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Rabobank's food and agribusiness research arm suggests that the worst may still be on the horizon.

Todd Fitchette, Associate Editor

February 16, 2022

2 Min Read
Record almond exports in August gave way to double-digit reductions in export shipments year-over-year since then. Rabobank believes the industry could see a third of the annual crop go unsold by the end of the marketing year if the current export trend does not turn around.Todd Fitchette

After years of profitable crops, an oversupply of almonds borne by international tariffs, shipping constraints and enthusiastic planting may be leading the industry to an extended downturn.

The Almond Board of California's position report from January reveals the bleeding. Rabobank's food and agribusiness research arm suggests that the worst may still be on the horizon as export numbers year-over-year have fallen by double-digit percentage points.

David Magana, senior analyst for RaboResearch Food and Agribusiness, says if this year's export numbers don't turn around, the industry could face a record 900-million-pound carry-out at the end of the marketing year. The Almond Board of California uses an Aug. 1- to-July 31 marketing year, which conveniently coincides with the general start of almond harvest.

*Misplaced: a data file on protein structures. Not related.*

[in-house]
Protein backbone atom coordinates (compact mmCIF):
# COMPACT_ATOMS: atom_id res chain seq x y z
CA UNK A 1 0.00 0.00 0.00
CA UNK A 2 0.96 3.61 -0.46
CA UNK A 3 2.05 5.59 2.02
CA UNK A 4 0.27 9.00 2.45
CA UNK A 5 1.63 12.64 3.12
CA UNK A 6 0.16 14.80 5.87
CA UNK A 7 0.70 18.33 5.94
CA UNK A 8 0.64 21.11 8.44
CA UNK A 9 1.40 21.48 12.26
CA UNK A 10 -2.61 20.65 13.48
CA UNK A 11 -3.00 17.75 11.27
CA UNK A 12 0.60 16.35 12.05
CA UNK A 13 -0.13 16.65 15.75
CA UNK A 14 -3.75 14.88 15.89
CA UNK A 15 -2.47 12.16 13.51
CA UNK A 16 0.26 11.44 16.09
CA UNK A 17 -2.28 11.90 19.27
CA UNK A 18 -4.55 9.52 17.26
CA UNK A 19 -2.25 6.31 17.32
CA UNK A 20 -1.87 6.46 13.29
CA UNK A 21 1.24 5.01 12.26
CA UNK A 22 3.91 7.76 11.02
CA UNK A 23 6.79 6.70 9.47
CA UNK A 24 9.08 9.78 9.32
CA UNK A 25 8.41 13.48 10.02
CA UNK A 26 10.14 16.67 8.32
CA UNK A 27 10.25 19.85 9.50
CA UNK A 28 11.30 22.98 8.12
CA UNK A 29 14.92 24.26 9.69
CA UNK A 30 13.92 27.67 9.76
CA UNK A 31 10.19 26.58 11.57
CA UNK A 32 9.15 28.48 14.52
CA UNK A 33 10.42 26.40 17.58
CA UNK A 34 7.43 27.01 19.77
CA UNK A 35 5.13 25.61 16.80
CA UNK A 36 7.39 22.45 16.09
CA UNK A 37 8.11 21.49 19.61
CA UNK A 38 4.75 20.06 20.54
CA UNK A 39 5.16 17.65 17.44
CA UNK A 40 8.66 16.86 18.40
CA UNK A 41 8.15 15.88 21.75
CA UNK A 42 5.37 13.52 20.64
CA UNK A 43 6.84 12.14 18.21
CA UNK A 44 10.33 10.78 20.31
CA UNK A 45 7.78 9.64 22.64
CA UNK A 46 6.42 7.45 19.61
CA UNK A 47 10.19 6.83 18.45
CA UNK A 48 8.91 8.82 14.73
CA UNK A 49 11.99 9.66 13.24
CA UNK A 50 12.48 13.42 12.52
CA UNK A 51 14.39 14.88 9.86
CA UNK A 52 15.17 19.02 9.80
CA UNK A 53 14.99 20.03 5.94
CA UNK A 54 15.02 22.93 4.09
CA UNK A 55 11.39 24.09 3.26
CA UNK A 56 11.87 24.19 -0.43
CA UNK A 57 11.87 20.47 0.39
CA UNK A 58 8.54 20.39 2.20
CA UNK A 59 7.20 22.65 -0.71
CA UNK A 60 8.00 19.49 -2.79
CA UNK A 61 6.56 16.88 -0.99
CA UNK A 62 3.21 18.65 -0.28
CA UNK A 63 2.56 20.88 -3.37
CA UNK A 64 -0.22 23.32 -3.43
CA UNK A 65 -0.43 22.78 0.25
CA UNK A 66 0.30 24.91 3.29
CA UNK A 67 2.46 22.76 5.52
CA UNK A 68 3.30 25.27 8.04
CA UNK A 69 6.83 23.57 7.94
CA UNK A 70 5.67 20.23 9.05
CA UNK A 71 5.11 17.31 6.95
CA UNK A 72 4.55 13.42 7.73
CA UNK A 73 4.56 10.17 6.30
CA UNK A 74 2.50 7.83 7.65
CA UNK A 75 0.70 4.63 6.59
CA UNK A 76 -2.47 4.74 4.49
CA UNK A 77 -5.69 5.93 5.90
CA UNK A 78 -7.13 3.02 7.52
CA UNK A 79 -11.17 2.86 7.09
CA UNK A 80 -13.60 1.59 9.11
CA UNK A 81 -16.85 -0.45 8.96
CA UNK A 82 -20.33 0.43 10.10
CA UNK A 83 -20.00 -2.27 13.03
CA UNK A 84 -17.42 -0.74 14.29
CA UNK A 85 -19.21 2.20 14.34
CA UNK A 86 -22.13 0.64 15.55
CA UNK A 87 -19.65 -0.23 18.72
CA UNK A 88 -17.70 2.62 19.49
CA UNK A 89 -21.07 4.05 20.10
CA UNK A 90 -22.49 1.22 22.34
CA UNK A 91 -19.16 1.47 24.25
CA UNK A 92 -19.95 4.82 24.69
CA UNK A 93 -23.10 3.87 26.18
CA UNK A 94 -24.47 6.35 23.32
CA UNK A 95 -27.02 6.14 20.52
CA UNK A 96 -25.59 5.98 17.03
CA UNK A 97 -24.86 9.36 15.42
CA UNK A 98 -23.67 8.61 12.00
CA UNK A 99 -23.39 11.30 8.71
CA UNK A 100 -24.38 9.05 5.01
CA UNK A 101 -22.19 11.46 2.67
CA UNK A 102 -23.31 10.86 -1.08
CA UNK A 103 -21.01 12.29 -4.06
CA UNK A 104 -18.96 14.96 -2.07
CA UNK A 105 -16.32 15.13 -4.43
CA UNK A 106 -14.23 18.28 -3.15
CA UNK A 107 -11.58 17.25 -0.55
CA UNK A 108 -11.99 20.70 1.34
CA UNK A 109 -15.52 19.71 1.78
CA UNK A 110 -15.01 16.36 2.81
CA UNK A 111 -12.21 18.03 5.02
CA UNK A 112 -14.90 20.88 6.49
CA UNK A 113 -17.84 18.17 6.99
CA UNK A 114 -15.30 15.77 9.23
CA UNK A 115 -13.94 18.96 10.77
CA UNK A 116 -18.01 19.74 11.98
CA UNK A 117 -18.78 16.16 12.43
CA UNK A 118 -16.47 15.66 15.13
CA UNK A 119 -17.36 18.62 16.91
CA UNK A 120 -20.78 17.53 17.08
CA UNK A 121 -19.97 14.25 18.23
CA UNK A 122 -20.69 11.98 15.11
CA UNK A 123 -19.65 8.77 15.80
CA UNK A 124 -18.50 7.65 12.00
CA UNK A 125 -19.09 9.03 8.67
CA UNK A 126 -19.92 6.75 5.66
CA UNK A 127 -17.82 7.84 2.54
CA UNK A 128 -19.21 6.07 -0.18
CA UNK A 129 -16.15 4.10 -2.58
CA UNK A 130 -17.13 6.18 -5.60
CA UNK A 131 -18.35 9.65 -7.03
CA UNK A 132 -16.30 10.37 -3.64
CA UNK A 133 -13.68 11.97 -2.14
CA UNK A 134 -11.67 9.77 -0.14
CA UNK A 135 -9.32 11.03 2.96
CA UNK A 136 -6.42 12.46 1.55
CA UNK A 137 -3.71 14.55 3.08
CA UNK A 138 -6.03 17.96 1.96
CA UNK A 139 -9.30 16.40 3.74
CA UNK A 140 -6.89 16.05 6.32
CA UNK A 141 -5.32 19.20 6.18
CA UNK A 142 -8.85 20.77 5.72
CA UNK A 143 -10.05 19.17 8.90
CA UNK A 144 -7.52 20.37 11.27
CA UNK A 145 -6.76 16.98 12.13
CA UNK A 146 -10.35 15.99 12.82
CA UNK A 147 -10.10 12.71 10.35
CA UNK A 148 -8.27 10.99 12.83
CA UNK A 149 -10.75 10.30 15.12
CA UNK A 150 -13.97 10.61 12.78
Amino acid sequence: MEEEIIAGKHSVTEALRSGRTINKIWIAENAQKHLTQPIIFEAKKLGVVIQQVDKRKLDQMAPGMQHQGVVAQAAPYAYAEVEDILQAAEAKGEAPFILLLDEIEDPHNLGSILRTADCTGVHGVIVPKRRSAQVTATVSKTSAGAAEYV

This portends a lengthy period of poor producer prices as the industry struggles with shipping constraints beyond its control.

The industry is already dealing with a heavy carry-in of 608 million pounds, or roughly 20% of last year's production. A 900-million-pound excess of unsold nuts going into the next marketing year could be as much as one-third of California's annual production. Year-to-date crop receipts are 2.83 billion pounds.

Bearish exports

With a 3.35-billion-pound supply of almonds to sell globally this year, the double-digit downfall in shipments does not bode well for the industry, according to David Magana, senior analyst for RaboResearch Food & Agribusiness.

Exports across the Americas are down 15% on average, with shipments to countries like Peru down 75% and Brazil down 67%.

Asia's large and growing markets are likewise down significantly. Shipments to China, Japan and Hong Kong are down 14% as exports to central Asia, including India, down 23%. Exports to Europe were down 26% in January, year-over-year.

Domestic shipments were flat in January.

This news comes on the tails of a 2020/21 marketing year that saw record exports of over two billion pounds of almonds on total shipments of 2.89 billion pounds

Except for last January, monthly almond exports in the 2020/21 marketing year were higher than ever.

August of this year saw record exports of nearly 141 million pounds, or 10.8% above the same month the previous year.

About the Author(s)

Todd Fitchette

Associate Editor, Western Farm Press

Todd Fitchette, associate editor with Western Farm Press, spent much of his journalism career covering agriculture in California and the western United States. Aside from reporting about issues related to farm production, environmental regulations and legislative matters, he has extensive experience covering the dairy industry, western water issues and politics. His journalistic experience includes local daily and weekly newspapers, where he was recognized early in his career as an award-winning news photographer.

Fitchette is US Army veteran and a graduate of California State University, Chico. 

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